Research Reveals that the Number of Youth Visiting EDs for Psychiatric Problems is Rising > Hospital Association of Pennsylvania

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Research Reveals that the Number of Youth Visiting EDs for Psychiatric Problems is Rising

March 19, 2019

Research published in the journal, Pediatrics1, reports that the number of young people ages 6 to 24 who visited emergency departments (ED) for psychiatric problems rose by 28 percent between 2011 and 2015.

Additional findings:

  • The largest increases in psychiatric ED visits per 1000 US youth were observed among adolescents (54%) and African American (53%) and Hispanic patients (91%).
  • A large increase in suicide-related visits (by 2.5-fold) was observed among adolescents
  • Although psychiatric ED visits were long (more than 3 hours in length), few (16%) patients were seen by a mental health professional during their visit

Researchers said that when it comes to getting care, the ED often is the only option for youth in crisis, who may be having suicidal thoughts, aggression, or psychosis. Young people also go to the ED when they do not have access to a regular mental health care provider for chronic psychological problems.

The researchers make the argument that “psychiatric expertise and effective mental health treatment options, particularly those used to address the rising suicide epidemic among adolescents, are needed in the ED.”2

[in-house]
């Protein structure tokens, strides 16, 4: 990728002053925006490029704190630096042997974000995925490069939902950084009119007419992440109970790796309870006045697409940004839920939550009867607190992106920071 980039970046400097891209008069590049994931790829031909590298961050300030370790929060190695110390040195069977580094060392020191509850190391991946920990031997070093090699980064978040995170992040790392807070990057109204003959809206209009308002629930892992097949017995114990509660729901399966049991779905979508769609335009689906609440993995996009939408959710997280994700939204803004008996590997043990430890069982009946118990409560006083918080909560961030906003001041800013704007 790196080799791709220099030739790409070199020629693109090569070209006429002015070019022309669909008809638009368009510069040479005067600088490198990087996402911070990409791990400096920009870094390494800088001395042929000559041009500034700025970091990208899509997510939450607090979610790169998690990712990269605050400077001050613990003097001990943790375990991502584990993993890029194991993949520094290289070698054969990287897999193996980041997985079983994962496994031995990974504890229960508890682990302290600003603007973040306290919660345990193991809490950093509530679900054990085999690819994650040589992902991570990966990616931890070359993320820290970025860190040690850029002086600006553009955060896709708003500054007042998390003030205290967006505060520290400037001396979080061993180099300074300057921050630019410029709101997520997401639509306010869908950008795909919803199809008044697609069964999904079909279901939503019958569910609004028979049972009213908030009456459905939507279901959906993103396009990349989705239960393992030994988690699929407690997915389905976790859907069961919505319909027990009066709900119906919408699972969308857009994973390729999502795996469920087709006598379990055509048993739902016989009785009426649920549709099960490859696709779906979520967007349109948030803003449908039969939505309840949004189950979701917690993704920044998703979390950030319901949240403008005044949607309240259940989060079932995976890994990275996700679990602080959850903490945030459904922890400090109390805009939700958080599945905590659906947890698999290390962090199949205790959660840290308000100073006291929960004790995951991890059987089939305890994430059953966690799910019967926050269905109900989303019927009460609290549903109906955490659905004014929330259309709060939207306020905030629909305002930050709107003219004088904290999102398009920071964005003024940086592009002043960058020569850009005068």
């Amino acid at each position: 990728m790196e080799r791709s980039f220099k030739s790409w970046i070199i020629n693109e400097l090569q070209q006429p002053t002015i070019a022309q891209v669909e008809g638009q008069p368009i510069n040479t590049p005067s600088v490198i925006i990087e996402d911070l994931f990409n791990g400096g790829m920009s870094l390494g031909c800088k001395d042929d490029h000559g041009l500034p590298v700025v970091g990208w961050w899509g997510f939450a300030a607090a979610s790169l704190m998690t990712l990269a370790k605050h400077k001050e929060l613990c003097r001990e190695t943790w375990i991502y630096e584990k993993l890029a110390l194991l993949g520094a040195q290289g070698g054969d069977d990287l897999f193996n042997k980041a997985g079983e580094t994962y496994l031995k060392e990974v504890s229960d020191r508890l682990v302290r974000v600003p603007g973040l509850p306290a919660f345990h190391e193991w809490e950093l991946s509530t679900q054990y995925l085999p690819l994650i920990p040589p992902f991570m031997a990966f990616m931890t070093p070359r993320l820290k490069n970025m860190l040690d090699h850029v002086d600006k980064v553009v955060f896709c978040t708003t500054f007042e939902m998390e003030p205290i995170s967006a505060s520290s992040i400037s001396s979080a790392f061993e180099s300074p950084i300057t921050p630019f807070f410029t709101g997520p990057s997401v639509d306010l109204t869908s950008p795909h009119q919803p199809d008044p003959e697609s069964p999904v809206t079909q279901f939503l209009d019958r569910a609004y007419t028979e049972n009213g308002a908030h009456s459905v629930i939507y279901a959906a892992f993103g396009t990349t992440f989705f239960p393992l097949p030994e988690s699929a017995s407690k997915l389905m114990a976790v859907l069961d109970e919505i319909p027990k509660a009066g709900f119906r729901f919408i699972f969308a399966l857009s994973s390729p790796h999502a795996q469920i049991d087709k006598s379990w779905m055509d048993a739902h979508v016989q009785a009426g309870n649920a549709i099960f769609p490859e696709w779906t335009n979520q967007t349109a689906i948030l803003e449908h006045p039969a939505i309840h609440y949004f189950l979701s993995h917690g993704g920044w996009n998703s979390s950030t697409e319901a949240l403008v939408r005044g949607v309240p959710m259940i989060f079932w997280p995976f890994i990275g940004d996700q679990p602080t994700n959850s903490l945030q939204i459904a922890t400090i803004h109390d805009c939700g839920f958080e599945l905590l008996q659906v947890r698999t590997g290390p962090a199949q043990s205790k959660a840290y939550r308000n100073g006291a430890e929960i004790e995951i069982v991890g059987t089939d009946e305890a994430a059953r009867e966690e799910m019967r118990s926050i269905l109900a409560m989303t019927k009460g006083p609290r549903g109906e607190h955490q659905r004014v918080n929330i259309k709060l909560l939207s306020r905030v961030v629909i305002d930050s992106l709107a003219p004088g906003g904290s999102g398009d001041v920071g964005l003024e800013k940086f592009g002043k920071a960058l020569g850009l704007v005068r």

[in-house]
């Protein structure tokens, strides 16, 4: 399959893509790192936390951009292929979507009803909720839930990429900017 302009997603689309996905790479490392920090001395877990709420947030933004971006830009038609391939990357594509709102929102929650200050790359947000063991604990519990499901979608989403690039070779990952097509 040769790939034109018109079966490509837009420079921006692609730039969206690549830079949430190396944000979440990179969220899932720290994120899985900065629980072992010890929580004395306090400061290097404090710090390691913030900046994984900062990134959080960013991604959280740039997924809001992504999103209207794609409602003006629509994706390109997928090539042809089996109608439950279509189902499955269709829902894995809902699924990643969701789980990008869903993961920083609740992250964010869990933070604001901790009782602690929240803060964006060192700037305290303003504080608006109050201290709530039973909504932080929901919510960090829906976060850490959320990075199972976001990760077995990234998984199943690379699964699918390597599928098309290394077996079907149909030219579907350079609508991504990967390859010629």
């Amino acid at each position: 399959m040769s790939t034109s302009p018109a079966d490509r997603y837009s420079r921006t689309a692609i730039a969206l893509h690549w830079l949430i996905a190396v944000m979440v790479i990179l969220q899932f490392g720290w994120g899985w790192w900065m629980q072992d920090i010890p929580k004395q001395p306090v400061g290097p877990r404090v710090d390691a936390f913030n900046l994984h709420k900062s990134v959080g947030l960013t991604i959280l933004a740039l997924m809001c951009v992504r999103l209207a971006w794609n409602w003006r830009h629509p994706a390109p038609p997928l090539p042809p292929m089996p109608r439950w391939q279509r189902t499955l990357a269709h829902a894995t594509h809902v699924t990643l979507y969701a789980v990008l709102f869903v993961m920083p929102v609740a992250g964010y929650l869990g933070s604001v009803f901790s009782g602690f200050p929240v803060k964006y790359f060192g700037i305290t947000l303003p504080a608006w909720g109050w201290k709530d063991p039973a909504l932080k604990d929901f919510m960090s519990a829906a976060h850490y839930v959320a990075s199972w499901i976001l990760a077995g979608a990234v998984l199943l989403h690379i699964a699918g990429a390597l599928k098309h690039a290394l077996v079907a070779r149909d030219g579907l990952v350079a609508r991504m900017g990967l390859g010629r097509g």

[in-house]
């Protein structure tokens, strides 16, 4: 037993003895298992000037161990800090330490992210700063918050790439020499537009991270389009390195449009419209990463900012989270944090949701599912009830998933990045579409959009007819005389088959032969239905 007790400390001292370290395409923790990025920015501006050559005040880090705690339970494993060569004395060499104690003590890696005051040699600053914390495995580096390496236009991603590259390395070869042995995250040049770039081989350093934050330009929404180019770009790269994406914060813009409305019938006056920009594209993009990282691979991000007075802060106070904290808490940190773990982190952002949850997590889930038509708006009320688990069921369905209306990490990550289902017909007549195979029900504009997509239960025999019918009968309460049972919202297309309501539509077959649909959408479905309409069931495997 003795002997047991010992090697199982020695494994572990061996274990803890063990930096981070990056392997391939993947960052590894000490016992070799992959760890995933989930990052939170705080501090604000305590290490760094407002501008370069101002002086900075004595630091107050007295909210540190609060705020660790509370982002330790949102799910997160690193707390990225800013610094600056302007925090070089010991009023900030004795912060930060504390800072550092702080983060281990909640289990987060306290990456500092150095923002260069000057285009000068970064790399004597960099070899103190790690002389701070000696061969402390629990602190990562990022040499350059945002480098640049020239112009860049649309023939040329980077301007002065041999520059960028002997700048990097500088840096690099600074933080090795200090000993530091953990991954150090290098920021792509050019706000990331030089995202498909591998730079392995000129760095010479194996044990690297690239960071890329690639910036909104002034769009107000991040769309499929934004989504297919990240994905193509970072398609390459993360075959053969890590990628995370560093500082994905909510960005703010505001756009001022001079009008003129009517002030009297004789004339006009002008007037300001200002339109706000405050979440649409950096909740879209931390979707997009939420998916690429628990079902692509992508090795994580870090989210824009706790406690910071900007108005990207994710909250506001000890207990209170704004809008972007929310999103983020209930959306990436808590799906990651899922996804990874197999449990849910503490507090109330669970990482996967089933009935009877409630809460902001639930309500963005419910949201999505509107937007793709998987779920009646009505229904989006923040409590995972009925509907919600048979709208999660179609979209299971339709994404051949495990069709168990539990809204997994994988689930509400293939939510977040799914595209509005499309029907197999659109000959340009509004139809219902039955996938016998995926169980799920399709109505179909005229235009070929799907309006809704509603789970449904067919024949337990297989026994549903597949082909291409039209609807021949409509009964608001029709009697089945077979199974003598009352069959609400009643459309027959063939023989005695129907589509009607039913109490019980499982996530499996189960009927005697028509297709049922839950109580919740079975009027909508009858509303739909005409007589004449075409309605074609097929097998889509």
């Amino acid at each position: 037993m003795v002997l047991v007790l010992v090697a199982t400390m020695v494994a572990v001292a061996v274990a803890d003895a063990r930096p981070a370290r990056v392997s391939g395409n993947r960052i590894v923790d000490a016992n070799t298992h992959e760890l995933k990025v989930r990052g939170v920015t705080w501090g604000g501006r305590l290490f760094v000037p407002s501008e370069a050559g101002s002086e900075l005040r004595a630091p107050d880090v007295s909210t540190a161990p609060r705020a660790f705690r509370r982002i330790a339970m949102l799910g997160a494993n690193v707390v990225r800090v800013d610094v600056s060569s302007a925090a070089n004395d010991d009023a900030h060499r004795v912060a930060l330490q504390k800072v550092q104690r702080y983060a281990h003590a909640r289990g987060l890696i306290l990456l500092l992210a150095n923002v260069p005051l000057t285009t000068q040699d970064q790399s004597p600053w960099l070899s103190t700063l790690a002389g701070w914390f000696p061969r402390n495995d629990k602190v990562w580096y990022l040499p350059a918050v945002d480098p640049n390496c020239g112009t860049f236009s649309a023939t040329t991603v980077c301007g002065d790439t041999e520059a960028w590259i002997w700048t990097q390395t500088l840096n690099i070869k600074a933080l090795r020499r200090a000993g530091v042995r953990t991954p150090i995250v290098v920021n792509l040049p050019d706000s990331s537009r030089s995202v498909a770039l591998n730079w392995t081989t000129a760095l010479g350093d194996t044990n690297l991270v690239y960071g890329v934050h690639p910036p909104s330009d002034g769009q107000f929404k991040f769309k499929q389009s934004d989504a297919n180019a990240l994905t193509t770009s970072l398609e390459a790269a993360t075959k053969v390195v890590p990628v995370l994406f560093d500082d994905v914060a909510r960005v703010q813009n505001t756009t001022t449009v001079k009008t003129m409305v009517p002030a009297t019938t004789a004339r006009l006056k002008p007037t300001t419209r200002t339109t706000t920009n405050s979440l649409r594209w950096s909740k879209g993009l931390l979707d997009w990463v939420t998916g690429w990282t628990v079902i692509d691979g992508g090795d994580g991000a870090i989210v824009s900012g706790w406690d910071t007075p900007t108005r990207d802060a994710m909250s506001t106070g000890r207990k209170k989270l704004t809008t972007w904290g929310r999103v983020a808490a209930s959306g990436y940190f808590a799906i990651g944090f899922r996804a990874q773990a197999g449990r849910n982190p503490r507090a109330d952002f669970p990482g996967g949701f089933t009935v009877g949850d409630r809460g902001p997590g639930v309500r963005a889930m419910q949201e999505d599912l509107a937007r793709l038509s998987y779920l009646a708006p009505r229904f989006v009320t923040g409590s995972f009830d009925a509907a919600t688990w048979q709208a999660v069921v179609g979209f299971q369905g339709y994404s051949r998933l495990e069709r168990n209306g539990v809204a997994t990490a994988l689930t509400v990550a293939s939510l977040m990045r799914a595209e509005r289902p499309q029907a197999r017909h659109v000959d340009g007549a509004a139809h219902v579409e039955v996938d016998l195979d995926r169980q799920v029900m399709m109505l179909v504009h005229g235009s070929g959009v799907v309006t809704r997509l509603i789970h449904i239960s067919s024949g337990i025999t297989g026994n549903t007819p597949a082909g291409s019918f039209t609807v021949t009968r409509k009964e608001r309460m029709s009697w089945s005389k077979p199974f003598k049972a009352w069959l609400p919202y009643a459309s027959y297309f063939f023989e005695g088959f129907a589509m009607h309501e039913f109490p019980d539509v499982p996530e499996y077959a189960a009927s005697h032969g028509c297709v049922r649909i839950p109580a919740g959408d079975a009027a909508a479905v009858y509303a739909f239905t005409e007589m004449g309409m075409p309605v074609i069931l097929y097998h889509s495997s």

The research team examined nationally representative data on ED visits in the United States to estimate what proportion were related to mental health issues for young people.

The National Institute of Mental Health suggests that it may be helpful for children and teens to save emergency numbers in their cell phones so they can get immediate help for themselves or a friend. Those numbers include:

  • The phone number for a trusted friend or relative
  • The non-emergency number for the local police department
  • The Crisis Text Line: 741741
  • The National Suicide Prevention Lifeline: 1-800-273-TALK (8255).

Many HAP members have been working to provide access to services for at-risk youth. For example, Children’s Hospital of Philadelphia is working with partners to increase access to behavioral health services through telehealth.  

HAP advocates for funding to support greater access to behavioral health services and treatment beds, as well as greater integration between physical and behavioral health providers.

  1. bit.ly/2CsI62S Pediatrics, online March 18, 2019
  2. Ibid.
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